The Justice Department expects to secure indictments within 90 to 120 days in the political corruption case that has reportedly implicated eight members of Congress on potential bribery charges.
Urging Congress to forgo any investigations of its own until any trials take place, Attorney General Benjamen R. Civiletti warned yesterday that parallel inquires on Capitol Hill could jeopardize prosecutions of the guilty and taint the reputations of the innocent. He called postponement to congressional investigations "the only sound and fair course."
Federal prosecutors have already started issuing grand jury subpoenas in Washington and other cities for a wide range of financial records. The subpoenas are evidently designed to trace the funds that were paid out during the FBI "sting" operation and find what the money was used for.
In addition, it was learned that prosecutors are encountering problems in putting together admissible segments of FBI videotapes concerning some of the targets, reportedly because of loose statements and leading questions by some of the undercover agents assigned to the investigation.
During the day, Rep. Richard Kelly (R-Fla.), who sources say was videotaped stuffing $25,000 in cash into his jacket and pants pockets, became the first official to admit taking money from the undercover agents.
He said, in an interview with NBC's David Brinkley, that he took the money as part of his own investigation of a group of "shady characters" who were trying to buy special immigration bills for their Arab sponsors.
Kelly said he put all $25,000 in the glove compartment of his car ostensibly to protect his family, and then started spending on "kind of a rotating basis," buying lunches and the like. When he finally returned the money to the FBI Sunday, he said, "there was $174 gone."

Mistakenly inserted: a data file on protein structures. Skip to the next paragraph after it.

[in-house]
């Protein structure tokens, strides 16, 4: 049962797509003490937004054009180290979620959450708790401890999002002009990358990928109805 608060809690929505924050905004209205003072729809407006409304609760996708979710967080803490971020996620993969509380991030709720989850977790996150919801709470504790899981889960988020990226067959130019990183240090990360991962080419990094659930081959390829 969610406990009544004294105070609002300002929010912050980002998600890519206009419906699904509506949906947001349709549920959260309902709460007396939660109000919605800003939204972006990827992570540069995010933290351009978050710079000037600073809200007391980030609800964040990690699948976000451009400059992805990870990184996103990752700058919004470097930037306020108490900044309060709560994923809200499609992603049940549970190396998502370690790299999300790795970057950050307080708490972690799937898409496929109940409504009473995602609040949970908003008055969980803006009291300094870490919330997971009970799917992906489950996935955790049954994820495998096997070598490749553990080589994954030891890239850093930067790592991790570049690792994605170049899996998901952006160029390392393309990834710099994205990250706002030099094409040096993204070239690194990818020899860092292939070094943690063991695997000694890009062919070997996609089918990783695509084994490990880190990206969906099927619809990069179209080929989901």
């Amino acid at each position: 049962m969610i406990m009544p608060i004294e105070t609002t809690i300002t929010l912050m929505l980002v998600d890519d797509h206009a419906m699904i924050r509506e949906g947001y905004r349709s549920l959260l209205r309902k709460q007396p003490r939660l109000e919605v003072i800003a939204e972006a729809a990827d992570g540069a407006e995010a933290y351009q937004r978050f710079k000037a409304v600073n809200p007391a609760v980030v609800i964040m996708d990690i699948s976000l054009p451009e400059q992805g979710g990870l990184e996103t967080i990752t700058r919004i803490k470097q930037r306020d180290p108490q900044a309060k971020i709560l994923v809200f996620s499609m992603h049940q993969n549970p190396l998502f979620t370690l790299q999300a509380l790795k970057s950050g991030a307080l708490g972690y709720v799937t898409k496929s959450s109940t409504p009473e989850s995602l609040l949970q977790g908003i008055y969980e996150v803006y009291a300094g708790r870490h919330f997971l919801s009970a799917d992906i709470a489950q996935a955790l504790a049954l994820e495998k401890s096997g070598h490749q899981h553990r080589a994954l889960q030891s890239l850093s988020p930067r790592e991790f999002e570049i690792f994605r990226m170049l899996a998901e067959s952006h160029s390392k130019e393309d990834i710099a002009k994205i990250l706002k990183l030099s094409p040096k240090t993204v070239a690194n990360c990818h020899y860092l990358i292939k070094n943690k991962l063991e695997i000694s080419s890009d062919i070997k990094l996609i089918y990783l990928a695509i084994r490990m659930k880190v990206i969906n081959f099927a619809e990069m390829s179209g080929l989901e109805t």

Kelly said he gave the money back because the FBI "blew my case. When they blew the cover on their case, they blew the cover on mine."
On Capitol Hill, there was a strong feeling among both House and Senate members that a cloud had been cast over Congress in the past week and that the government should not expect them to just sit around and wait for the courts to act as the elections draw closer.
Acting Senate Minority Leader Ted Stevens (R-Alaska) said he is especially concerned about the fact that some of the government's cases are apparently so weak that the Justice Department will not be able to prosecute them unless more evidence comes to light.
"I am alarmed by the extent to which people may be involved" publicly but "will never be involved in a grand jury investigation or indictment," Stevens told reporters.
Alluding to the massive news leaks since last weekend of the FBI's "sting" operation, Stevens said "reputations have been seriously damaged in a manner not consistent with the standards of American jurisprudence."
He said the news media would have to "answer at some point for the manner in which the precepts of the Constitution have been violated." Stevens predicted "some substantial libel cases" as a result of the publicity.
Stevens delivered his assessment as the result of a meeting he and Senate Majority Leader Robert C. Byrd (D-W.Va.) held Tuesday night with Civiletti. Stevens said Civiletti told them the lawmakers who have been publicly named as having been implicated in the FBI'S Operation ABSCAM (for ARAB SCAM) fall into three categories.
"There are some they feel they are certain to recommend prosecution on. There are some they are not yet certain they have enough evidence on. And there are some that under the current circumstances they are not sure they would recommend any further action on," Stevens said.
The members of Congress who have become subjects of investigation are Sen. Harrison A. Williams (D-N.J.) and Reps. John M. Murphy (D-N.Y.), Frank Thompson Jr. (D-N.J.), John W. Jenrette (D-S.C.), Michael Myers, Raymond F. Lederer and John W. Murtha, all Pennsylvania Democrats, and Richard Kelly (R-Fla.).
FBI undercover agents posing as Arab "shieks" or their representatives videotaped a number of the lawmakers discussing favors and others taking cash payments during the 18-month undercover operation.